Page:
The loss of volume in at-risk brain regions such as the hippocampus is a common finding in SCZ. Low hippocampus BDNF levels are present in animal models exposed to acute and chronic stress using glucocorticoids as a stress inducer. Cortisol use in medical treatment can provoke psychotic symptoms. Although recent meta-analysis reports show a desensitized cortisol response to stress in SCZ, SCZ patients have a flattened reaction to stress and lower thresholds than controls during and after stress exposure validating that SCZ patients have a substantial impairment in their stress response. Interestingly, adolescents at high risk of psychosis have high resting cortisol levels related to environmental influences such as negative self-concept and emotional abuse from relatives. Still, when these individuals develop symptoms, their stress response becomes significantly desensitized [18].

Genetic liability for SCZ is associated with specific environmental trauma exposure; individuals at high risk would benefit from more significant support and resources to promote a healthier developmental environment [16].

Neural Pathways and Neuropathophysiology

There is a correlation between histories of child maltreatment with several structural changes in the brain. Imaging studies show a decreased volume of the hippocampus, dorsolateral prefrontal cortex, amygdala, cerebellum, inferior frontal gyrus, gray matter, and anterior cingulate cortex in patients with ACEs and psychotic disorders. The thalamus is also majorly affected in these patients; dysfunction in connectivity of the thalamus and different brain regions is a strong predictor of conversion of prodromal syndromes to full-blown psychotic disorders in at-risk adults and adolescents. A study examining the influence of early trauma on emotional processing found vital results in SCZ patients with histories of sexual abuse: decreased functional connectivity between the sulci of the left precuneus, left posterior cingulate, and right calcarine and amygdala predominantly in this patient group [17].

The HPA axis invariably shows alteration by ChT. Individuals with histories of childhood abuse show hyperactivity of the axis leading to subsequent alterations in dopamine, the autonomic nervous system, brain structure, and neural function, which all increase the probability of susceptibility to psychosis. The elevation of striatal dopamine function is evident in those exposed to childhood adversity, connecting psychogenic stress, especially sexual and physical abuse, to associative striatum elevation [23,24].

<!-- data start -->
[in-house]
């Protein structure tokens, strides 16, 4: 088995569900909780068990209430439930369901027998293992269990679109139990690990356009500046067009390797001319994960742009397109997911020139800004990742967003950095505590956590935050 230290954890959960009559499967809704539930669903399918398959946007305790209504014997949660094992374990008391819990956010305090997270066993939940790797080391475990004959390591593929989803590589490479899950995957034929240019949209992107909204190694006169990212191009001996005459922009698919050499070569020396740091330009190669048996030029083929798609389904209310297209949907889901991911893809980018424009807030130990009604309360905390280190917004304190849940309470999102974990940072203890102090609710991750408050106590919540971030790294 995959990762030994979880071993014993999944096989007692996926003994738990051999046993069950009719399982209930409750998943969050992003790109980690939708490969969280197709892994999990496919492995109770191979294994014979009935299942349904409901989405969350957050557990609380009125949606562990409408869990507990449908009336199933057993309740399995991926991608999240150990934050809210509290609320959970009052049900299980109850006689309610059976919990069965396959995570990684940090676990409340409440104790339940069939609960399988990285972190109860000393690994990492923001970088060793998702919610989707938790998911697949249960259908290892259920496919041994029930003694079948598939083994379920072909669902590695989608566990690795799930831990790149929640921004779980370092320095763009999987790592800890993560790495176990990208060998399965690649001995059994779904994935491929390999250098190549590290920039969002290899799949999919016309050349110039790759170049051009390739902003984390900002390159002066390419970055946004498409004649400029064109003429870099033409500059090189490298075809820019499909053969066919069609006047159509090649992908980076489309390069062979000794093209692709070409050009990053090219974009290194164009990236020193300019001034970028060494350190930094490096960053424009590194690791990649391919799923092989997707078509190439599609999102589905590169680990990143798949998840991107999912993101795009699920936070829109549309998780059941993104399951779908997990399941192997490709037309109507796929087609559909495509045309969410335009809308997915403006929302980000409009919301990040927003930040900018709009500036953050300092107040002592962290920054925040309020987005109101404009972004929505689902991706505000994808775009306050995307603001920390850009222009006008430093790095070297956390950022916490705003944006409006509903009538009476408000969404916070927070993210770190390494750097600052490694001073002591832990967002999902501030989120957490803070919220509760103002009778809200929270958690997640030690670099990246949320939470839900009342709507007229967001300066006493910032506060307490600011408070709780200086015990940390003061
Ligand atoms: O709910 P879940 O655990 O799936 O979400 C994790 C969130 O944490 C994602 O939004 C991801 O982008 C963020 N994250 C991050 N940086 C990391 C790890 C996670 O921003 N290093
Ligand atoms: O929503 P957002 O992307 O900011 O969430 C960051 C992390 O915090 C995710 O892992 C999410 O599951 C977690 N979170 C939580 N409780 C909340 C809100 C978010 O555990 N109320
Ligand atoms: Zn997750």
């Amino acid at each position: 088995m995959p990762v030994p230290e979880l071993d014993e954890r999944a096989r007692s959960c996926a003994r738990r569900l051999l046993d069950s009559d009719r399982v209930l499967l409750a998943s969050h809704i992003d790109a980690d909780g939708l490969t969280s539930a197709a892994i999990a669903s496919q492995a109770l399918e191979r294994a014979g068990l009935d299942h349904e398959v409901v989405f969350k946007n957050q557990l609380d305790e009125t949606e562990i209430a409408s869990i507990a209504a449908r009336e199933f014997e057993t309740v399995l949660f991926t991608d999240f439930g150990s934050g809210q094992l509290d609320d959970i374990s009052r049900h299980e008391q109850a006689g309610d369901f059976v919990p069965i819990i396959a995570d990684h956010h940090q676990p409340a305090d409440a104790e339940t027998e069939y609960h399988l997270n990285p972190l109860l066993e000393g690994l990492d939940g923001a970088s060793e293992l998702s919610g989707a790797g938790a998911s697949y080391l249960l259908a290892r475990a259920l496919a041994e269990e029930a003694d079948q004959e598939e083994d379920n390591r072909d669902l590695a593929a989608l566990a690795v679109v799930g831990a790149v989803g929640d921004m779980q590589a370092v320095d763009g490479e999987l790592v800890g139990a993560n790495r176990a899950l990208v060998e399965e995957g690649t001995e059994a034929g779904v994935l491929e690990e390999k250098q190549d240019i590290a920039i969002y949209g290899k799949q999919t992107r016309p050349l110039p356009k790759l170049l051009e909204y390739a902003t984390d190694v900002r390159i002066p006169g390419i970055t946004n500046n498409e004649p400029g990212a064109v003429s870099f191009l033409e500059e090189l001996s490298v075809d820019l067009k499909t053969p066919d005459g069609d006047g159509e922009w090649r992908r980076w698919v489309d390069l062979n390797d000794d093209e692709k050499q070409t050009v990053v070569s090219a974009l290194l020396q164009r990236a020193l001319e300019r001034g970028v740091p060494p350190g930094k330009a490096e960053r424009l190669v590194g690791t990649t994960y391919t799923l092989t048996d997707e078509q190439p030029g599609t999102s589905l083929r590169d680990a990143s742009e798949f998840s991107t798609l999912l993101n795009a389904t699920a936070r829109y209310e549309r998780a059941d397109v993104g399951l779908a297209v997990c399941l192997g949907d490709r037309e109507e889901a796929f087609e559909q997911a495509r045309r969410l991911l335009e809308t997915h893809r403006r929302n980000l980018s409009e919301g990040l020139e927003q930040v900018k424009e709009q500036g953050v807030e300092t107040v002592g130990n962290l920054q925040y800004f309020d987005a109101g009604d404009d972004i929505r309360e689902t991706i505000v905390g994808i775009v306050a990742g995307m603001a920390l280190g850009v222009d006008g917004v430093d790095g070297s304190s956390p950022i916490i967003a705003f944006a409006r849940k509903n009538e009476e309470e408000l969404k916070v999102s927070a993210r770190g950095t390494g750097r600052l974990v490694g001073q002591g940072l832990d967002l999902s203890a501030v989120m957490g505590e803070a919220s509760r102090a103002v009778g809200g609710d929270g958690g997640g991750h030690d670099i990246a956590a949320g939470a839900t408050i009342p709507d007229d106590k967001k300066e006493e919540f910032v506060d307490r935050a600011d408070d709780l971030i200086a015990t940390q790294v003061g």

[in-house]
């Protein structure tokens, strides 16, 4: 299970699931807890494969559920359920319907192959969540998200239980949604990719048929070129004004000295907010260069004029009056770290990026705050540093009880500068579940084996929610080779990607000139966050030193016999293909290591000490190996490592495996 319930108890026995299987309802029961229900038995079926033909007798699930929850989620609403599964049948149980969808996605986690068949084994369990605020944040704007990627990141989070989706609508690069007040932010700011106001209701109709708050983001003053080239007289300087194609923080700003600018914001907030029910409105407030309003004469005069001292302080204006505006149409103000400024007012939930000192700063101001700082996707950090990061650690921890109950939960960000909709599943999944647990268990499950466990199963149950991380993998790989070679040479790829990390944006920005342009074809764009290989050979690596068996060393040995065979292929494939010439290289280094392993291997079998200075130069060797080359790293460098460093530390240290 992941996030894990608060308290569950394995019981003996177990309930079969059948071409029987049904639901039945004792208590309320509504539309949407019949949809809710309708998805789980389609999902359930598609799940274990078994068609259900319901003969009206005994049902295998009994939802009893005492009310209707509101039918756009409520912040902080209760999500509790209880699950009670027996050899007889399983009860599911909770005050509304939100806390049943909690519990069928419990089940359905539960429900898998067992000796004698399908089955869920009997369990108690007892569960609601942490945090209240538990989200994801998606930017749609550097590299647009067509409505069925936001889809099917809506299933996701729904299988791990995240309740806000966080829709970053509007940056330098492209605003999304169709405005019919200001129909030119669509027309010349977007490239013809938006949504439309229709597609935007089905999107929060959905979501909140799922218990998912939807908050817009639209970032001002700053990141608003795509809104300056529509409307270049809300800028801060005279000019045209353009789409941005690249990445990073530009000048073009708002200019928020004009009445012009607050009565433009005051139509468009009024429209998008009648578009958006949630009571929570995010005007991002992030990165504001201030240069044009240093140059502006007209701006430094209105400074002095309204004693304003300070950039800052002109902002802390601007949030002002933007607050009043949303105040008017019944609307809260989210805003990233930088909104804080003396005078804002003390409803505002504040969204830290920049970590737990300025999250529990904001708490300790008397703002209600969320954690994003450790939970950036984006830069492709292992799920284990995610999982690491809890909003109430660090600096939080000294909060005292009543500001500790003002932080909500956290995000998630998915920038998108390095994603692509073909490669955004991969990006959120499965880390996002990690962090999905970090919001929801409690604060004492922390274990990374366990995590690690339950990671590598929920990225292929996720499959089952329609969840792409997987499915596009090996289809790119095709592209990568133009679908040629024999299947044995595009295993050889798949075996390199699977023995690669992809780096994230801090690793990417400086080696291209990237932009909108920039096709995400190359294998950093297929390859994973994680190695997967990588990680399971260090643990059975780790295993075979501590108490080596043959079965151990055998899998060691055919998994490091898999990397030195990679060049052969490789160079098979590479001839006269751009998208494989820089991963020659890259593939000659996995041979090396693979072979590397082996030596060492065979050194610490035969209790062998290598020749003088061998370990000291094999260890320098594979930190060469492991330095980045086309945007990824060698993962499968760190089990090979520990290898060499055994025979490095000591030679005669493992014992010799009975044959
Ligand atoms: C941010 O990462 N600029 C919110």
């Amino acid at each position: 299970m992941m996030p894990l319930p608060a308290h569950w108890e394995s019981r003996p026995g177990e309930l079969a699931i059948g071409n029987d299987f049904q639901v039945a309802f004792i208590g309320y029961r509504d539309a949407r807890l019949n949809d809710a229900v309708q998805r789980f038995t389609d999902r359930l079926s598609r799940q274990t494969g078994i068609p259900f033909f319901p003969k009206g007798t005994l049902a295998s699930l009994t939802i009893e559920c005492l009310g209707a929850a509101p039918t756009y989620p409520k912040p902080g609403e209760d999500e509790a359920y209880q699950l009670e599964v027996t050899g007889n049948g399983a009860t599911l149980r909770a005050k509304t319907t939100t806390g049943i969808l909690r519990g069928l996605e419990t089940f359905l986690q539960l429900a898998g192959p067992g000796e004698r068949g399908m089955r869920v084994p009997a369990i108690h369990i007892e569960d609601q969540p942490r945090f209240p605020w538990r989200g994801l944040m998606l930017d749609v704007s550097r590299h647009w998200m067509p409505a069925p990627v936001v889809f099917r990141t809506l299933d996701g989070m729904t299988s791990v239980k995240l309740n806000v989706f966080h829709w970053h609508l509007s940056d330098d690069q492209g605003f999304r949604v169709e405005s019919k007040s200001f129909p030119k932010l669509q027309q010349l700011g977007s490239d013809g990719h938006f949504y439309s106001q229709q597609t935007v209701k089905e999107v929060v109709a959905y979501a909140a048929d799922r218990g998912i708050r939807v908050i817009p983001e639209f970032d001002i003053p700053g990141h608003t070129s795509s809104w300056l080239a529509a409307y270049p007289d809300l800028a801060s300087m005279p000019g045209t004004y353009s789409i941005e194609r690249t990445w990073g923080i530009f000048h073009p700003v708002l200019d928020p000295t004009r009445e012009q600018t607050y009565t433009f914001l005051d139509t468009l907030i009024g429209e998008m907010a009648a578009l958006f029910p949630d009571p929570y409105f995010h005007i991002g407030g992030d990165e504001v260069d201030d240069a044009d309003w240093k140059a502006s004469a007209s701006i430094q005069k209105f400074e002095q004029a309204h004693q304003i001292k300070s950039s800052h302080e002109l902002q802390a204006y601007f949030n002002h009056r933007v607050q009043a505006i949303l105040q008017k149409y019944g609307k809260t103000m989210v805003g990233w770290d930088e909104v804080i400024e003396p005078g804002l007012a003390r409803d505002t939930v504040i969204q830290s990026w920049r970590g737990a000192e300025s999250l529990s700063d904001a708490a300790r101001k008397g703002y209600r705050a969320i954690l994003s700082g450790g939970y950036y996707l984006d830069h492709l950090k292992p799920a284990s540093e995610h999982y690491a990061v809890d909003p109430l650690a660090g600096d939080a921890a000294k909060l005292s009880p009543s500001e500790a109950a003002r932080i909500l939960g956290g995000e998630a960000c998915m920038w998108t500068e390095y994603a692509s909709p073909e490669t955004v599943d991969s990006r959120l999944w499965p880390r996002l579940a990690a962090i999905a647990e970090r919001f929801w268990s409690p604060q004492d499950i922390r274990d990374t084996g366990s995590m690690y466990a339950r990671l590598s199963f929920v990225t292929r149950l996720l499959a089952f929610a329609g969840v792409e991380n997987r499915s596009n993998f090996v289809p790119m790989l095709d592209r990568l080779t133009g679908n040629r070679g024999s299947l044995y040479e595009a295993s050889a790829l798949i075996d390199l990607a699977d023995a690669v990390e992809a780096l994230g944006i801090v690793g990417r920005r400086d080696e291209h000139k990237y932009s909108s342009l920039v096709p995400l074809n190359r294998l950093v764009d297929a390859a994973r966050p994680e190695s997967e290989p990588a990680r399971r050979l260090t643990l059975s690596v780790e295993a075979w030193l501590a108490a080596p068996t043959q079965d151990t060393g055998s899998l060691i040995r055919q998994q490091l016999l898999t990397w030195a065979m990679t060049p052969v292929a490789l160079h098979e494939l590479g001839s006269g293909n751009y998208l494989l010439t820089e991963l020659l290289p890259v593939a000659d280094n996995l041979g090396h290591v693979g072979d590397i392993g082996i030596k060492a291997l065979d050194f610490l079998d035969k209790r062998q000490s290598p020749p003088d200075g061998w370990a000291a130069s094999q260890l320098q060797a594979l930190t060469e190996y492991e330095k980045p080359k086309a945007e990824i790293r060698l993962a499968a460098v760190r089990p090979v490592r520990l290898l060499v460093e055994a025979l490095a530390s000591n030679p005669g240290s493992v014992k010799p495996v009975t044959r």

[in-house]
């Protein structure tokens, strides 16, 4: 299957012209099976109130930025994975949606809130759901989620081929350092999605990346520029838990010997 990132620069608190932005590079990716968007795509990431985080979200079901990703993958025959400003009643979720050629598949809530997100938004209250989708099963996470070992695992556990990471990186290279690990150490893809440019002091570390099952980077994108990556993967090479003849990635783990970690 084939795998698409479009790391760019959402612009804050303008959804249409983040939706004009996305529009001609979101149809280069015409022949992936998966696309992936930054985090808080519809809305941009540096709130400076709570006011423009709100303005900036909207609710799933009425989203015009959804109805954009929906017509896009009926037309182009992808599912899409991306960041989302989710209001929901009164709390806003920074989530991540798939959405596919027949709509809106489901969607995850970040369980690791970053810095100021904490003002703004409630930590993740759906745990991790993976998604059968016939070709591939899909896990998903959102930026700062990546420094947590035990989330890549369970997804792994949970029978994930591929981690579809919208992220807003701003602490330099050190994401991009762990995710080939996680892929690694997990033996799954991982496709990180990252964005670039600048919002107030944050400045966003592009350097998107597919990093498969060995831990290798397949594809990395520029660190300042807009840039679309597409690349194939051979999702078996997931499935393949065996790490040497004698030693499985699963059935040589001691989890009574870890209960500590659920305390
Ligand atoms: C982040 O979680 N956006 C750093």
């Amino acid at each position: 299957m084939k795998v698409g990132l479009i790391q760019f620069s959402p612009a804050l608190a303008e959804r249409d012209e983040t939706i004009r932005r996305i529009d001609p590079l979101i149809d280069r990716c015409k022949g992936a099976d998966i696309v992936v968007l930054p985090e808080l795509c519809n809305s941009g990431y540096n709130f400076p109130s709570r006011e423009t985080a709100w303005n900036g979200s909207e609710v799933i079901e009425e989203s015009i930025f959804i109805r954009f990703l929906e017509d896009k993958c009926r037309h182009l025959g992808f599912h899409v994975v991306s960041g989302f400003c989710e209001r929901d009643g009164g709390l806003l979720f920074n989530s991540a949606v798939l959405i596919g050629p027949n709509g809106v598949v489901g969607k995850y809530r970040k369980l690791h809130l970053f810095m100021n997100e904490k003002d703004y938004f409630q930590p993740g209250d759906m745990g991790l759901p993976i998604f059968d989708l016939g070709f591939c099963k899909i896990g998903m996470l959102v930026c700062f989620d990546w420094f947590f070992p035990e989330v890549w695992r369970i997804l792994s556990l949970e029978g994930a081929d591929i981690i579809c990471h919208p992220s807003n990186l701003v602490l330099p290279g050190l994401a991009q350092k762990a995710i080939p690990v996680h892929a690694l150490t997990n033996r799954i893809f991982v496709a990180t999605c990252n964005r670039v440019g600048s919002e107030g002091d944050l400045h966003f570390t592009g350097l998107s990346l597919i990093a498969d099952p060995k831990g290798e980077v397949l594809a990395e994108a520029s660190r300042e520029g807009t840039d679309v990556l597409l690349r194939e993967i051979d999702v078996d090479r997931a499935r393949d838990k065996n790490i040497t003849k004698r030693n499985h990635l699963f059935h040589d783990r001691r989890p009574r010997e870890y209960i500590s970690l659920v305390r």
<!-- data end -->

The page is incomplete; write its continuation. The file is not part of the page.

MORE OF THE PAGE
In 2001, after studying the positive symptoms of psychosis, a cognitive model elaborated that predisposition to develop psychosis has a bio-psycho-social origin. Since childhood, traumatic experiences can lead individuals to have a faulty view of themselves, and they also construct a fear-based outlook of the world; suspicion, intrusive thoughts, dissociation, and paranoia can very well become coping mechanisms. Although this is not entirely accepted, these findings are sufficient to explain the role of trauma and psychosis in specific individuals [27].

As noted earlier, the hypothesis of SCZ pathophysiology mainly lies in dopamine overstimulating the D2 receptors in the brain. Studies propose stress sensitization as a critical part of SCZ decreasing the sensitivity threshold in people with SCZ. Stress can activate the HPA axis, which results in the sensitization of dopamine in the mesolimbic region and an increase in the striatal dopamine release. A meticulous review considering the results from studies on child abuse and psychosis shows that psychosocial stress triggers psychosis through mechanisms of emotional changes and disturbance of cognitive processing in at-risk individuals [18,19].

Psychopathological symptoms strongly reconcile the link between ChT and psychosis; anxiety can trigger the development of paranoia, a false sense of reality, and, in the long run, hallucinations. One trauma can also accentuate the effects of another existing traumatic experience leading to a faster pathway to symptomatic presentation [21].